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Inca Roca

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Title: Inca Roca  
Author: World Heritage Encyclopedia
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Subject: Cápac Yupanqui, Sapa Inca, Inca emperors, Kingdom of Cusco, Education in Peru
Collection: 14Th-Century Rulers, Inca Emperors
Publisher: World Heritage Encyclopedia

Inca Roca

Inca Roca
Emperor Roca
Inca Roca
Title Sapa Inca
Predecessor Cápac Yupanqui
Successor Yáhuar Huácac
Religion Inca religion
Spouse(s) Mama Michay
Children Yáhuar Huácac
several more children
Parent(s) Cápac Yupanqui
Cusi Chimbo

Inca Roca (Quechua Inka Roq'a, "magnanimous Inca") was the sixth Sapa Inca of the Kingdom of Cusco (beginning around CE 1350) and the first of the Hanan ("upper") dynasty.[1] His wife was Mama Michay, and his son was Yawar Waqaq.

He had four other famous sons, Inca Paucar, Huaman Taysi Inca, and Vicaquirau Inca. Vicaquirau Inca and Roca's nephew Apu Mayta were great warriors, who helped subjugate Muyna, Pinahua and Caytomarca. He died in 1088 at the age of 103 years.[2]:45-46


  • Biography 1
  • Reign 2
  • Notes 3
  • Further reading 4


Rocaʻs father was the Emperor Cápac Yupanqui, whose heir apparent (by his wife Cusi Hilpay) had been his son Quispe Yupanqui.

However, after Cápac Yupanquiʻs death, the hanan moiety rebelled against the hurin, killed Quispe Yupanqui, and gave the throne to Inca Roca, son of another of Cápac Yupanquiʻs wives, Cusi Chimbo. Inca Roca moved his palace into the hurin section of Cuzco.


In legend, he is said to have conquered the Chancas[3] (among other peoples), as well as established the yachaywasi, schools for teaching nobles. More soberly, he seems to have improved the irrigation works of Cuzco and neighboring areas,[1][4] but the Chancas continued to trouble his successors.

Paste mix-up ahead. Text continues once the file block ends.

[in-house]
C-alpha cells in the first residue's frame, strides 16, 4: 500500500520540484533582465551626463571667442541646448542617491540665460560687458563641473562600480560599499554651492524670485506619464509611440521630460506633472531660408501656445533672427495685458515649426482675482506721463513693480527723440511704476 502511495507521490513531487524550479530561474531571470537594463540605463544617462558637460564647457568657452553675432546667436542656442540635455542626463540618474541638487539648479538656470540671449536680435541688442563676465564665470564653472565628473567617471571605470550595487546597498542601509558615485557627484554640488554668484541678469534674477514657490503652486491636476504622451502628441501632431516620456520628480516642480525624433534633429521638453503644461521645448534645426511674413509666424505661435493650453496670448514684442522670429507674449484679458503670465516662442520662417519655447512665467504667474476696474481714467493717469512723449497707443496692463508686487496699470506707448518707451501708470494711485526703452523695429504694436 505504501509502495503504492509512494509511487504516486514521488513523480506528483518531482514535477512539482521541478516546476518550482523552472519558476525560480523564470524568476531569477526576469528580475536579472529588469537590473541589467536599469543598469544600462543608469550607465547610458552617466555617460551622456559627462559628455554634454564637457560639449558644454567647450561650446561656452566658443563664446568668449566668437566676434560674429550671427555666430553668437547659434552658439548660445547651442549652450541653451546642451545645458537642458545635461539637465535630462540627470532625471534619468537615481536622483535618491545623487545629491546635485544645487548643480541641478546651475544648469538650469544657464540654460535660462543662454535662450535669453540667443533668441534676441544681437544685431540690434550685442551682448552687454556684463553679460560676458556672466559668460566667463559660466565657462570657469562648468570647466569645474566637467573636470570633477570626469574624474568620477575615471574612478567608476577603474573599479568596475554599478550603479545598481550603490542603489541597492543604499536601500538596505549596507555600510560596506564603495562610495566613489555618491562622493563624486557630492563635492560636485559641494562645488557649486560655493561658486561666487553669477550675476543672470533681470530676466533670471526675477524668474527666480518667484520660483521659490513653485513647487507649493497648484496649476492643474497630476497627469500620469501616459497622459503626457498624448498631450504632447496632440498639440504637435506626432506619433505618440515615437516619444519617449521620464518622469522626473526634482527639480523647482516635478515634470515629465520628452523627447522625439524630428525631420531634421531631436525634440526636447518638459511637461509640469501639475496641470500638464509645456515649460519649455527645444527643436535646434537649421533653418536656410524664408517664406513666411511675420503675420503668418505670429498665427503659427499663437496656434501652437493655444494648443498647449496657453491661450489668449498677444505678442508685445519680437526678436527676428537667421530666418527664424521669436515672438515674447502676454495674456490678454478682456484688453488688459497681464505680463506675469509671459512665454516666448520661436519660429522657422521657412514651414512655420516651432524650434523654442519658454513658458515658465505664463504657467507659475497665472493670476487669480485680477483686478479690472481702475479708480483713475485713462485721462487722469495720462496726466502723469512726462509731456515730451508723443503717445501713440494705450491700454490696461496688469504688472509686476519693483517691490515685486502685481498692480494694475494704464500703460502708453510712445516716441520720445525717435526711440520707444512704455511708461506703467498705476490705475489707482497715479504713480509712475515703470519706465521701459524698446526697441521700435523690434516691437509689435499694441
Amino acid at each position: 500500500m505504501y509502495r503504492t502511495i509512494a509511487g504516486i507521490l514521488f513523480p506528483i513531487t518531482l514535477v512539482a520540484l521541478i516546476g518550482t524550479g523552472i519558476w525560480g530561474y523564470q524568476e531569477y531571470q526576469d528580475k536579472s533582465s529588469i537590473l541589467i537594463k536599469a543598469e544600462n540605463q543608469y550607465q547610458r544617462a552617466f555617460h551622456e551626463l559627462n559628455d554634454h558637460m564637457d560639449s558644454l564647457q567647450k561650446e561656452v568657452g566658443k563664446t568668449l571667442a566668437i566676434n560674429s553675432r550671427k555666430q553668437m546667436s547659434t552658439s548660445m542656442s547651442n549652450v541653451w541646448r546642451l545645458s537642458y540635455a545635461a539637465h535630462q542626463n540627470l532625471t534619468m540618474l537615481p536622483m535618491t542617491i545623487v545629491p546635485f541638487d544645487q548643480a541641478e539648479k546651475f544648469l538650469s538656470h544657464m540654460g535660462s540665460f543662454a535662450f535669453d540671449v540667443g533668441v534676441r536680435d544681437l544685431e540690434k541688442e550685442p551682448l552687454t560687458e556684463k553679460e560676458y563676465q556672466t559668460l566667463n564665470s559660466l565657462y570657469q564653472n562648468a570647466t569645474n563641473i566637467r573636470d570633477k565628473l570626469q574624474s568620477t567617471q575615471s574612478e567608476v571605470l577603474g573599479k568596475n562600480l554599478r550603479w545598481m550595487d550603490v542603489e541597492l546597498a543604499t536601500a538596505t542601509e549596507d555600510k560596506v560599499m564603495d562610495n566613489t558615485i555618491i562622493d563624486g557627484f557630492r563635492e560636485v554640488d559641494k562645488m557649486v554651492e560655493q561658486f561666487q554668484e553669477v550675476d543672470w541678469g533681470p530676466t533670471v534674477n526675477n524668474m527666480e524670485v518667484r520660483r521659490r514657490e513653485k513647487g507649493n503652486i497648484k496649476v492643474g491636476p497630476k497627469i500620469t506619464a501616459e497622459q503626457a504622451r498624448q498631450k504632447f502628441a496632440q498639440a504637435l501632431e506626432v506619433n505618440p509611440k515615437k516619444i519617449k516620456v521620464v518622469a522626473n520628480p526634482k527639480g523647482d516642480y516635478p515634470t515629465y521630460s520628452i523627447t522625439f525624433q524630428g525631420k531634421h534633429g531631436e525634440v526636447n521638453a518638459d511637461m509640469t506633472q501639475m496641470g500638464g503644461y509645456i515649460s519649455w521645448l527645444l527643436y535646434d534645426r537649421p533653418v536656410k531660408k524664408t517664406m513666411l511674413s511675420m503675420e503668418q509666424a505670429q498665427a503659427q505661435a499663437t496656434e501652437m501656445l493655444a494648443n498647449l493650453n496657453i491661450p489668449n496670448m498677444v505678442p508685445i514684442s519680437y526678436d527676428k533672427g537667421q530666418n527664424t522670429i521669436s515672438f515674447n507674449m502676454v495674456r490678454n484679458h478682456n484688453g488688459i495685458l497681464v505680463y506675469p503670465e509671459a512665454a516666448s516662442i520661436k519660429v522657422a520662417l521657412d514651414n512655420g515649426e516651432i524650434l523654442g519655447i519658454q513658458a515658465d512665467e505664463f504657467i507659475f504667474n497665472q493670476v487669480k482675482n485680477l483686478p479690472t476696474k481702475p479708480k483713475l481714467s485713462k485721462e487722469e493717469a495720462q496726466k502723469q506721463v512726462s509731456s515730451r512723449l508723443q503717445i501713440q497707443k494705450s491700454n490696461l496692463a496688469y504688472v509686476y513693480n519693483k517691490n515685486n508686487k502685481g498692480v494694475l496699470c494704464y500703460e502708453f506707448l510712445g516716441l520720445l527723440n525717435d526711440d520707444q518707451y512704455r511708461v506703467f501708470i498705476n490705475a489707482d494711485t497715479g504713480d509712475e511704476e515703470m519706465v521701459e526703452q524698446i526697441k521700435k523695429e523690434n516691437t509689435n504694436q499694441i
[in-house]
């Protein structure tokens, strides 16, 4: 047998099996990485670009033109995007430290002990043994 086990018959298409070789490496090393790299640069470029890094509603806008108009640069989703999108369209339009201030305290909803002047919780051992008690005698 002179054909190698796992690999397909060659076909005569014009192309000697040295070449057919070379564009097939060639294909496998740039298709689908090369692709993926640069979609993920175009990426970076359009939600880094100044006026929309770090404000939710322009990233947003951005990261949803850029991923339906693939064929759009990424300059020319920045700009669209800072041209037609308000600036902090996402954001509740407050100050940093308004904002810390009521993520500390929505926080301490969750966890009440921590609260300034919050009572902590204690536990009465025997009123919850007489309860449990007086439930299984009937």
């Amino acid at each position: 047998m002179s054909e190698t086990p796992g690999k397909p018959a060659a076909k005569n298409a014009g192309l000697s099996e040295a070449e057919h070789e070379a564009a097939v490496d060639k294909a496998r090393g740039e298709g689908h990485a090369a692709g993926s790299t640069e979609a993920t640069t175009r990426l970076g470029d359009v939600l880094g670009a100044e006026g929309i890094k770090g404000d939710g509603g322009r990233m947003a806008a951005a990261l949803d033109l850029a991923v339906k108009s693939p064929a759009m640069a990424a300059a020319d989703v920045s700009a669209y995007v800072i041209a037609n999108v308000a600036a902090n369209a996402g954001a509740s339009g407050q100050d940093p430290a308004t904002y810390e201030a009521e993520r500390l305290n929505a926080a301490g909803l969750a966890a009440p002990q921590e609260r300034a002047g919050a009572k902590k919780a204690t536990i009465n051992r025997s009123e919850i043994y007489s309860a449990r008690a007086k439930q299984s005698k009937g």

1. ^ a b Steele, Paul Richard and Allen, Catherine J. (2004) Handbook of Inca Mythology ABC-CLIO, Santa Barbara, California, page 193, ISBN 1-57607-354-8
  2. ^ de Gamboa, P.S., 2015, History of the Incas, Lexington, ISBN 9781463688653
  3. ^ Dick Edgar Ibarra Grasso (1963) "Novedades Sobre la Verdadera Historia de los Incas" Journal of Inter-American Studies 5(1): pp. 19-30, page 22, in Spanish
  4. ^ Canseco, María Rostworowski de Diez and Murra, John V. (1960) "Succession, Coöption to Kingship, and Royal Incest among the Inca" Southwestern Journal of Anthropology 16(4): pp. 417-427, page 418

Further reading

  • Cobo, Bernabe (1979) History of the Inca Empire: An Account of the Indians' Customs and Their Origin, Together with a Treatise on Inca Legends, History, and Social Institutions (translated and edited by Roland Hamilton from the holograph manuscript in the Biblioteca Capitular y Colombina de Sevilla) University of Texas Press, Austin, Texas, ISBN 978-0-292-73025-0
  • Zuidema, R. Tom "Inka Dynasty and Irrigation: Another Look at Andean Concepts of History" pp. 177–200 In Murra, John V.; Wachtel, Nathan and Revel, Jacques (editors) (1986) Anthropological History of Andean Politics Cambridge University Press, Cambridge, England, ISBN 0-521-24667-9
Preceded by
Cápac Yupanqui
Sapa Inca
As ruler of the Kingdom of Cusco

c. 1350–c. 1380
Succeeded by
Yáhuar Huácac
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